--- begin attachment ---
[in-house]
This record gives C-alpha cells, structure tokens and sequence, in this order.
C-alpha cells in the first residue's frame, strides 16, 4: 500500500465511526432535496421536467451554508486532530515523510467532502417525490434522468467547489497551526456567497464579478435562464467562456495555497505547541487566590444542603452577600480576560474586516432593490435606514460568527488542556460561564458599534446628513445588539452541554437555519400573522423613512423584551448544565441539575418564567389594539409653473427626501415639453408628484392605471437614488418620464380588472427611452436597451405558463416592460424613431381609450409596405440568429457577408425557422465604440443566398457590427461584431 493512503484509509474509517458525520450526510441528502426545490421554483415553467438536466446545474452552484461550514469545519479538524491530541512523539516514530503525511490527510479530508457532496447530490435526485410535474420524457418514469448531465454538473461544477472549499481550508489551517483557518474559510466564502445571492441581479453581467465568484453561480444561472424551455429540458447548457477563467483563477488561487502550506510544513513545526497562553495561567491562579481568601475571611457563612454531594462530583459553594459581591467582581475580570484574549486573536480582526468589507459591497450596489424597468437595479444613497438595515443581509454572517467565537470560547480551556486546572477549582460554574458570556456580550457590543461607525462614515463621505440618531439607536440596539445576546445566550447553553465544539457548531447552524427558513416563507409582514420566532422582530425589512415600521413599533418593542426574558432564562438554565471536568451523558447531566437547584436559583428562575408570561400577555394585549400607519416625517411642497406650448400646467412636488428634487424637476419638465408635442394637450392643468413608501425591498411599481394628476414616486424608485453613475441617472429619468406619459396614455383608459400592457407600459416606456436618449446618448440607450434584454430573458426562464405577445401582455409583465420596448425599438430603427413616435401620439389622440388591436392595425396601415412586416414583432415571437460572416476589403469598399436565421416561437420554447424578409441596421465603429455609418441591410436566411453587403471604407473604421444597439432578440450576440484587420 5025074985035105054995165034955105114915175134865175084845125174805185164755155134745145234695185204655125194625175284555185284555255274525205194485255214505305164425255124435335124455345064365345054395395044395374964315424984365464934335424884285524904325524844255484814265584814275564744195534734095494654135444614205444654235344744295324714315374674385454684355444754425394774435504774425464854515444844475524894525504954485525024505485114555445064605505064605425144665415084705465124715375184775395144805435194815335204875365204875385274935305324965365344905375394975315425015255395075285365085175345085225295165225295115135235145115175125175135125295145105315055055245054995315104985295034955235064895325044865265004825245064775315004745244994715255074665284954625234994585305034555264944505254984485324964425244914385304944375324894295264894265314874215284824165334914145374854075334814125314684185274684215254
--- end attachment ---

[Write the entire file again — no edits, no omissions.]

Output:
[in-house]
This record gives C-alpha cells, structure tokens and sequence, in this order.
C-alpha cells in the first residue's frame, strides 16, 4: 500500500465511526432535496421536467451554508486532530515523510467532502417525490434522468467547489497551526456567497464579478435562464467562456495555497505547541487566590444542603452577600480576560474586516432593490435606514460568527488542556460561564458599534446628513445588539452541554437555519400573522423613512423584551448544565441539575418564567389594539409653473427626501415639453408628484392605471437614488418620464380588472427611452436597451405558463416592460424613431381609450409596405440568429457577408425557422465604440443566398457590427461584431 493512503484509509474509517458525520450526510441528502426545490421554483415553467438536466446545474452552484461550514469545519479538524491530541512523539516514530503525511490527510479530508457532496447530490435526485410535474420524457418514469448531465454538473461544477472549499481550508489551517483557518474559510466564502445571492441581479453581467465568484453561480444561472424551455429540458447548457477563467483563477488561487502550506510544513513545526497562553495561567491562579481568601475571611457563612454531594462530583459553594459581591467582581475580570484574549486573536480582526468589507459591497450596489424597468437595479444613497438595515443581509454572517467565537470560547480551556486546572477549582460554574458570556456580550457590543461607525462614515463621505440618531439607536440596539445576546445566550447553553465544539457548531447552524427558513416563507409582514420566532422582530425589512415600521413599533418593542426574558432564562438554565471536568451523558447531566437547584436559583428562575408570561400577555394585549400607519416625517411642497406650448400646467412636488428634487424637476419638465408635442394637450392643468413608501425591498411599481394628476414616486424608485453613475441617472429619468406619459396614455383608459400592457407600459416606456436618449446618448440607450434584454430573458426562464405577445401582455409583465420596448425599438430603427413616435401620439389622440388591436392595425396601415412586416414583432415571437460572416476589403469598399436565421416561437420554447424578409441596421465603429455609418441591410436566411453587403471604407473604421444597439432578440450576440484587420 5025074985035105054995165034955105114915175134865175084845125174805185164755155134745145234695185204655125194625175284555185284555255274525205194485255214505305164425255124435335124455345064365345054395395044395374964315424984365464934335424884285524904325524844255484814265584814275564744195534734095494654135444614205444654235344744295324714315374674385454684355444754425394774435504774425464854515444844475524894525504954485525024505485114555445064605505064605425144665415084705465124715375184775395144805435194815335204875365204875385274935305324965365344905375394975315425015255395075285365085175345085225295165225295115135235145115175125175135125295145105315055055245054995315104985295034955235064895325044865265004825245064775315004745244994715255074665284954625234994585305034555264944505254984485324964425244914385304944375324894295264894265314874215284824165334914145374854075334814125314684185274684215254